4 Carrano - Chapter 4CS Linked List Advantages (Continued)  Removing an element from the linked list merely requires linking the node’s predecessor to its successor. Linked List Disadvantages Random access of elements is no longer possible.  Due to the lack of indices, the entire list must be traversed when a particular element is sought. Unenumerated list idea can be difficult to conceptualize. After: Before:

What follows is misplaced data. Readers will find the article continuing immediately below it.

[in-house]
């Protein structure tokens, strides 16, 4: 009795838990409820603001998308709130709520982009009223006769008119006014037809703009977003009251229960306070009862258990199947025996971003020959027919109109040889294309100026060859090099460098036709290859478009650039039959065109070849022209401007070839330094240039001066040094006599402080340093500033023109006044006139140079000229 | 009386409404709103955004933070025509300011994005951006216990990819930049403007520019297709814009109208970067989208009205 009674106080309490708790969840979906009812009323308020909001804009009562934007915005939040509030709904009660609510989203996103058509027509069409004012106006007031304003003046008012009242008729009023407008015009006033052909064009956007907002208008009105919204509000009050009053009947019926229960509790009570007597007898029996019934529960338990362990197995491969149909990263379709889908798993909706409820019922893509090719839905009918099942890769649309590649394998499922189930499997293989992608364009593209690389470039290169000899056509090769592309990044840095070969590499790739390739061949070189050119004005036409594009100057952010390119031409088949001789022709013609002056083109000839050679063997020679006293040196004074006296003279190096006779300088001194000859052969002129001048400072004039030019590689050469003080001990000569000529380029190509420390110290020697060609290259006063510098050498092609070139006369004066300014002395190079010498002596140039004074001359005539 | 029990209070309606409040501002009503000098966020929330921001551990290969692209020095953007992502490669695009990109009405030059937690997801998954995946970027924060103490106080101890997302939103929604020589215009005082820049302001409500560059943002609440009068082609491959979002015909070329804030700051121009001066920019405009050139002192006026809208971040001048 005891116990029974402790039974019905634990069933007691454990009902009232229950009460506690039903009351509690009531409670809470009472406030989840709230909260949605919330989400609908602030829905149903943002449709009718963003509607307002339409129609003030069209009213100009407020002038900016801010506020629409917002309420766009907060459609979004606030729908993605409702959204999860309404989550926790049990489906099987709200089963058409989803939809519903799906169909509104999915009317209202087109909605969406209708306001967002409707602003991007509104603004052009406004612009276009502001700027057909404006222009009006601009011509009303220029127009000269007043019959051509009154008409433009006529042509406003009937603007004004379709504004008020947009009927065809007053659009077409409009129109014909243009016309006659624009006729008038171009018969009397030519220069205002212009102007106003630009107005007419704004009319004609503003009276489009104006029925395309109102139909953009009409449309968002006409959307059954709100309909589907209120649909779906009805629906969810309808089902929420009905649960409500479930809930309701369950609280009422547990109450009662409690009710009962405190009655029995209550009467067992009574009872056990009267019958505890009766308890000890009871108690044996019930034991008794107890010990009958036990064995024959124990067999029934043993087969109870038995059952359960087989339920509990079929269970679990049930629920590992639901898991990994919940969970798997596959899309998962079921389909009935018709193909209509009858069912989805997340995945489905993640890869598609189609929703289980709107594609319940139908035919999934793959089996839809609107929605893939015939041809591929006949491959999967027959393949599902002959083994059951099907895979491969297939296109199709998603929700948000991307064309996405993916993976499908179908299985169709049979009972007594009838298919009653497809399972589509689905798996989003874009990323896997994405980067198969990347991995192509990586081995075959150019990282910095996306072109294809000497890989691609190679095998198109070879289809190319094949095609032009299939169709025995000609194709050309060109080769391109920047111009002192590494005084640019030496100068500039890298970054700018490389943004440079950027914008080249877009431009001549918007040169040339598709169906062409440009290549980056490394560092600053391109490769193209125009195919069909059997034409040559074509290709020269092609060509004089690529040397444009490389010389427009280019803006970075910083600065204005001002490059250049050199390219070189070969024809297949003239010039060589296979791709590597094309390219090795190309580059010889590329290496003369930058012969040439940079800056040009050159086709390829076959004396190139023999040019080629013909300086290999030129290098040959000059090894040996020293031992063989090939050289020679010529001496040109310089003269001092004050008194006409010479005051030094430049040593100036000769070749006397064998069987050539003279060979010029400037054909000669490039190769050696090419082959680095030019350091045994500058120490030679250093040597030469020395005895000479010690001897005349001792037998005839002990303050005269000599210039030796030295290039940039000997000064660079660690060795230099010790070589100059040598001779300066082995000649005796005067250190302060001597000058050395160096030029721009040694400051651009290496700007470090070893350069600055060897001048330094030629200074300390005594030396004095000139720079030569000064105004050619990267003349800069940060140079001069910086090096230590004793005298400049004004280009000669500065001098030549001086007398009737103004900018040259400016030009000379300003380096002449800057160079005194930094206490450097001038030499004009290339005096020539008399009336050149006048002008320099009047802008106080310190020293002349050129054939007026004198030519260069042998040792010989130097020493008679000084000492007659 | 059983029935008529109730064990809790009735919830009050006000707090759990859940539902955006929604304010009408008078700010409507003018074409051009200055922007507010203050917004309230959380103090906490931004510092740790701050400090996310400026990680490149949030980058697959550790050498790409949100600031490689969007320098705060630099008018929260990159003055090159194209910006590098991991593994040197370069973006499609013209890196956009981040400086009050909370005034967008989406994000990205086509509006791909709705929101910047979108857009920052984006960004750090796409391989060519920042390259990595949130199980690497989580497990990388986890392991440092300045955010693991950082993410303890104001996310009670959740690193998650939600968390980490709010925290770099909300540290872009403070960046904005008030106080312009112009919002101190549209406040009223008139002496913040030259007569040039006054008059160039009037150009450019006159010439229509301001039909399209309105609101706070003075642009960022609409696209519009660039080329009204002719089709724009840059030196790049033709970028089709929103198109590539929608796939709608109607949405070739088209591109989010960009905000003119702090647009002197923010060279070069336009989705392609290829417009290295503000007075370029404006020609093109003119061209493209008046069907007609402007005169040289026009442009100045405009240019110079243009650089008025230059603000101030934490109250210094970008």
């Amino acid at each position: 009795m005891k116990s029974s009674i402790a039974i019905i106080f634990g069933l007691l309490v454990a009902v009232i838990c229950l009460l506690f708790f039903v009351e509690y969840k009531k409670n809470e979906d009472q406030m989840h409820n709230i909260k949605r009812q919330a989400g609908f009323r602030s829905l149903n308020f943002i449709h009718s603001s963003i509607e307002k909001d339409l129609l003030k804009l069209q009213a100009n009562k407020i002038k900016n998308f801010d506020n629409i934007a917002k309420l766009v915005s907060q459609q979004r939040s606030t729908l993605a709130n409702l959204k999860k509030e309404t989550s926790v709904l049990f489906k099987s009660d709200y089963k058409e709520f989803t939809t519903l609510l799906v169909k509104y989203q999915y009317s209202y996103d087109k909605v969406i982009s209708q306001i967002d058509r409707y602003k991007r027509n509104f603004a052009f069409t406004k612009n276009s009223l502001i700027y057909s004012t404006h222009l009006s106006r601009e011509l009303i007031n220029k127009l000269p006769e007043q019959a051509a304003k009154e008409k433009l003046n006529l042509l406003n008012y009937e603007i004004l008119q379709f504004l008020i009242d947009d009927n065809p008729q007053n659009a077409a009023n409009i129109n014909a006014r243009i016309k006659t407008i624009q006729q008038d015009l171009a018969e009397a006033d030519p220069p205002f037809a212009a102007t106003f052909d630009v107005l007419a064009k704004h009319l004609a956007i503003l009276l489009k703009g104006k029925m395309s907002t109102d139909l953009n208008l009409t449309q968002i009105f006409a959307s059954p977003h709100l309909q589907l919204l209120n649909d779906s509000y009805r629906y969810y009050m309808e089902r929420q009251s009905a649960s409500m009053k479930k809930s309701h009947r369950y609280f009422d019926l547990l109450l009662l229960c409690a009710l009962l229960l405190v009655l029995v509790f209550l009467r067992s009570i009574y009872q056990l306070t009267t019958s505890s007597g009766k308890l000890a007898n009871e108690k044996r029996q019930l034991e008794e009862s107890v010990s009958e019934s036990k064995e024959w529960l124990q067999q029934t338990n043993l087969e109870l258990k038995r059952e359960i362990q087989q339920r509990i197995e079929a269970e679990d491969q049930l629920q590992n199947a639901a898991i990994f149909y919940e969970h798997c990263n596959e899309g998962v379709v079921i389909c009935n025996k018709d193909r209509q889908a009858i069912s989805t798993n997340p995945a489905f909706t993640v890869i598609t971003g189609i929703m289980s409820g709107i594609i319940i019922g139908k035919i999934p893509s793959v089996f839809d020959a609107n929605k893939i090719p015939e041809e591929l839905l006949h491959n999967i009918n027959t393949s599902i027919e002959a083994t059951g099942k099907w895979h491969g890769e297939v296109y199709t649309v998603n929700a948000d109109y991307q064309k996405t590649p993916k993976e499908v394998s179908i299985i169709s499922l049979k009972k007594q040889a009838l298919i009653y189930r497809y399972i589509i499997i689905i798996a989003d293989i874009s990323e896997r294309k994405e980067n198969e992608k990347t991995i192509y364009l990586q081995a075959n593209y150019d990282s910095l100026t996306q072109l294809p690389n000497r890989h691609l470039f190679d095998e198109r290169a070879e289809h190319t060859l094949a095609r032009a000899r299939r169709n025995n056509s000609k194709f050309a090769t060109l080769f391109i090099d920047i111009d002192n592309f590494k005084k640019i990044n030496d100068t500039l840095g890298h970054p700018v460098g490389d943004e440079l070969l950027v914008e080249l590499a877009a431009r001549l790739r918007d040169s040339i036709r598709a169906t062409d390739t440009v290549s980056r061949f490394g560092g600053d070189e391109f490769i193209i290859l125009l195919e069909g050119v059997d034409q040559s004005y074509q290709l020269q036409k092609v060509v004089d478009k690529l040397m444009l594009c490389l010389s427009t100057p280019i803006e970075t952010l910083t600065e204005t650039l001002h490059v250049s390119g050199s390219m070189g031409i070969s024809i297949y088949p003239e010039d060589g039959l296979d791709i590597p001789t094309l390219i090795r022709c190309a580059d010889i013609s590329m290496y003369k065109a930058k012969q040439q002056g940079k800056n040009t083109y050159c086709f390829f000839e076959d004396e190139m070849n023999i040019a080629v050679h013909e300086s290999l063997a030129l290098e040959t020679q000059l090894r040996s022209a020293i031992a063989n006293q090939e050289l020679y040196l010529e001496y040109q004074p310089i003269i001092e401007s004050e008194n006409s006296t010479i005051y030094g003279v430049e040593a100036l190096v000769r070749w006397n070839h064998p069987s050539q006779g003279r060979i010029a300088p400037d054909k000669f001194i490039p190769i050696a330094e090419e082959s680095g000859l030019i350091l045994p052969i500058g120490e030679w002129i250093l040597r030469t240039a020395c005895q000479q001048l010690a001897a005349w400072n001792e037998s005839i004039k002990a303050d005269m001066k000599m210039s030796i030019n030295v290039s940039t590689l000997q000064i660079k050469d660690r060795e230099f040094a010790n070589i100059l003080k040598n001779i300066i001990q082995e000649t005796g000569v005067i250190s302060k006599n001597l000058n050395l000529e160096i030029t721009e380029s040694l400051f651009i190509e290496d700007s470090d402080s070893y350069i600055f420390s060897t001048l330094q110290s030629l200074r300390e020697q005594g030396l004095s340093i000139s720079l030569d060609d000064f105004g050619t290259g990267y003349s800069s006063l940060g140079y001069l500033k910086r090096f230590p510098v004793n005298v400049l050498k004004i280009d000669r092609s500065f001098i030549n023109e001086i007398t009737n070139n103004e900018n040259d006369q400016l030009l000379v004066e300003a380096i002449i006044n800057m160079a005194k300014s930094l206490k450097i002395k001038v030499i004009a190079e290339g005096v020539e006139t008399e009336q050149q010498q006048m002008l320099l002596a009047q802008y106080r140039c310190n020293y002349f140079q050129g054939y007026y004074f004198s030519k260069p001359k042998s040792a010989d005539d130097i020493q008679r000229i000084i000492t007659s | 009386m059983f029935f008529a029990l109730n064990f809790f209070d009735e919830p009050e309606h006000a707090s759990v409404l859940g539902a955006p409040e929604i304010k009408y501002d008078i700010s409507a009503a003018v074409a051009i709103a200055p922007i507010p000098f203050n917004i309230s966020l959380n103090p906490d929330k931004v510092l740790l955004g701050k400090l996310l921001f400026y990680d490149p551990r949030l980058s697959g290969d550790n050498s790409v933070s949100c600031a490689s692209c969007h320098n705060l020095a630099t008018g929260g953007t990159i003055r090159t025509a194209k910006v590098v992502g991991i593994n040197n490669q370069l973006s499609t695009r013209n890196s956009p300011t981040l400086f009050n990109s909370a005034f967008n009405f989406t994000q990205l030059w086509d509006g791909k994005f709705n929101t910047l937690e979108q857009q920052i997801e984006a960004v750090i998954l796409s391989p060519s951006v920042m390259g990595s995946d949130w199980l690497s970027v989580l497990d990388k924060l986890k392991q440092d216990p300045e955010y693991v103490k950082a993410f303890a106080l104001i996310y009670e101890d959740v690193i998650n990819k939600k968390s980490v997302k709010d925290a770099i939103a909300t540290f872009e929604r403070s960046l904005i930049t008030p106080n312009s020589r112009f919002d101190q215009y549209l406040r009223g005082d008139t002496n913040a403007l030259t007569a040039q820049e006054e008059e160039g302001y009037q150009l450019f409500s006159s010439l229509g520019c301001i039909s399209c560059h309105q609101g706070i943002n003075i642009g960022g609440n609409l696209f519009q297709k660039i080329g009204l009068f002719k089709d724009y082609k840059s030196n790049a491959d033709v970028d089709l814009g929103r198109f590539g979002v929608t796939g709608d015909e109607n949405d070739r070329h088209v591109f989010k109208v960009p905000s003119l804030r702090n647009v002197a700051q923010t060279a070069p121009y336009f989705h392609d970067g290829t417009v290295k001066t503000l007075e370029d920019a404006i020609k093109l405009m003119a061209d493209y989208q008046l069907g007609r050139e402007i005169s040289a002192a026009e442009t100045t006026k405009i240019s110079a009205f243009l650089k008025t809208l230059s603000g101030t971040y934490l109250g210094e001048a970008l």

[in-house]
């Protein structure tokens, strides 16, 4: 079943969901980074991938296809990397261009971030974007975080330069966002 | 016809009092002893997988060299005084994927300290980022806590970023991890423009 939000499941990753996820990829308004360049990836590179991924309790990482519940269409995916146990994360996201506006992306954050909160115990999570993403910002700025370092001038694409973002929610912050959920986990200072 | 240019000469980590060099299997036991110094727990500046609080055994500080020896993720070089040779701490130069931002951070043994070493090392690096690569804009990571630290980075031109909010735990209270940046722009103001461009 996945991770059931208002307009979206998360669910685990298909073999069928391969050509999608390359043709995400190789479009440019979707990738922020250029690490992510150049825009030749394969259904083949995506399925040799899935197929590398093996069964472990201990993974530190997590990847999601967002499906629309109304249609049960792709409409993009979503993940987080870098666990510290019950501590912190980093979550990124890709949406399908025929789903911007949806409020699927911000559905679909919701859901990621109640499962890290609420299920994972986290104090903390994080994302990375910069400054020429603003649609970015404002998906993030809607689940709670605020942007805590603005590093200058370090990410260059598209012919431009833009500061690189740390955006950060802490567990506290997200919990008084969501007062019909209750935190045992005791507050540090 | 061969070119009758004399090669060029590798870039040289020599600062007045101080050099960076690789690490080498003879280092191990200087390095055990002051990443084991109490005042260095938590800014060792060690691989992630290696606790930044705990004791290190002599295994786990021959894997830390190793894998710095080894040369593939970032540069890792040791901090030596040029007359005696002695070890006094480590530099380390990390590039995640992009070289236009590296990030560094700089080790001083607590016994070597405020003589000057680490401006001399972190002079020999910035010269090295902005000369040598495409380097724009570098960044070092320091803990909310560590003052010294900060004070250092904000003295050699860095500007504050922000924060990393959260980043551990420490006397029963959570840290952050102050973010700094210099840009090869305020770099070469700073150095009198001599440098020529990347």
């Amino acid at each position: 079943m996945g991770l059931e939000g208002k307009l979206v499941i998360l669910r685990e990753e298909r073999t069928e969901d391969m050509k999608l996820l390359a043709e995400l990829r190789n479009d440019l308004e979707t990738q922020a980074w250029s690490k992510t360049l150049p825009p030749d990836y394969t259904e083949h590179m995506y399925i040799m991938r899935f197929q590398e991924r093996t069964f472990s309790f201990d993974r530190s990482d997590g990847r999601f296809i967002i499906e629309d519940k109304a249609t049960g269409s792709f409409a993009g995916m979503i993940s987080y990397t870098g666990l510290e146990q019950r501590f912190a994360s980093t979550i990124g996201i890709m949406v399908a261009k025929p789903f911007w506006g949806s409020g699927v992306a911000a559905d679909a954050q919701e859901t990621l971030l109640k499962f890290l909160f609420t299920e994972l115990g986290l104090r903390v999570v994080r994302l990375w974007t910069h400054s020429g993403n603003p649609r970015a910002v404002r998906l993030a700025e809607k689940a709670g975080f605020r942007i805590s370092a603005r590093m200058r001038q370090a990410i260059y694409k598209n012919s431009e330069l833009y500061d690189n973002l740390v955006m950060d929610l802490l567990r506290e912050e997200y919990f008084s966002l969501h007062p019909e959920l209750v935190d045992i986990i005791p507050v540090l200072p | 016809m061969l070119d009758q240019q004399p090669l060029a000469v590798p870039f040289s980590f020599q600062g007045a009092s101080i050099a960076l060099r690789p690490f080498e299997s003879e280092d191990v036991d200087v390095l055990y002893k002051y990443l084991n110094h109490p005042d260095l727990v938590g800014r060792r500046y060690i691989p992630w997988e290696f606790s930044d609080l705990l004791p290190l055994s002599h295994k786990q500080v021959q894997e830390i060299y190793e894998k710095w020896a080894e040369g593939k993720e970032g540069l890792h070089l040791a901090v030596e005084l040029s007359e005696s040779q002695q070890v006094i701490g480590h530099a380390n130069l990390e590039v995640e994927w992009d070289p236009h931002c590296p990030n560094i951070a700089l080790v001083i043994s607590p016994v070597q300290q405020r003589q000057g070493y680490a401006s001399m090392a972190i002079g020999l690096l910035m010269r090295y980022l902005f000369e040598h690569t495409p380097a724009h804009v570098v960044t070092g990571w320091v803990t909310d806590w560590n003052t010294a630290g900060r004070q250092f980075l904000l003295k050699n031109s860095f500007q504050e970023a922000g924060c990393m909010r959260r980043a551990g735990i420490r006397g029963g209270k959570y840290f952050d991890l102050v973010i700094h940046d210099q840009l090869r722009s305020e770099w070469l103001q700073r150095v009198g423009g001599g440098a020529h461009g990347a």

5 Carrano - Chapter 4CS A Linked List Class Definition in C++ // Class definition file: linkedList.h // #ifndef LINKED_LIST_H #include using namespace std; typedef string elementType; struct node; typedef node* nodePtr; struct node { elementType item; nodePtr next; }; class LinkedList { public: // Constructors and destructor LinkedList(); LinkedList(const LinkedList &list); ~LinkedList(); // Member functions int size(); bool insert(elementType elt); bool remove(elementType elt); bool retrieve(elementType elt, int &position); elementType& operator [ ] (int position); LinkedList& operator = (const LinkedList &list); friend istream& operator >> (istream &sourceFile, LinkedList &list); friend ostream& operator << (ostream &destFile, const LinkedList &list); private: // Data member nodePtr head; // Member function nodePtr getNode(elementType elt); }; #define LINKED_LIST_H #endif Note that the mutual dependence between the definitions of the node struct and the nodePtr type requires that their definitions be handled “creatively”.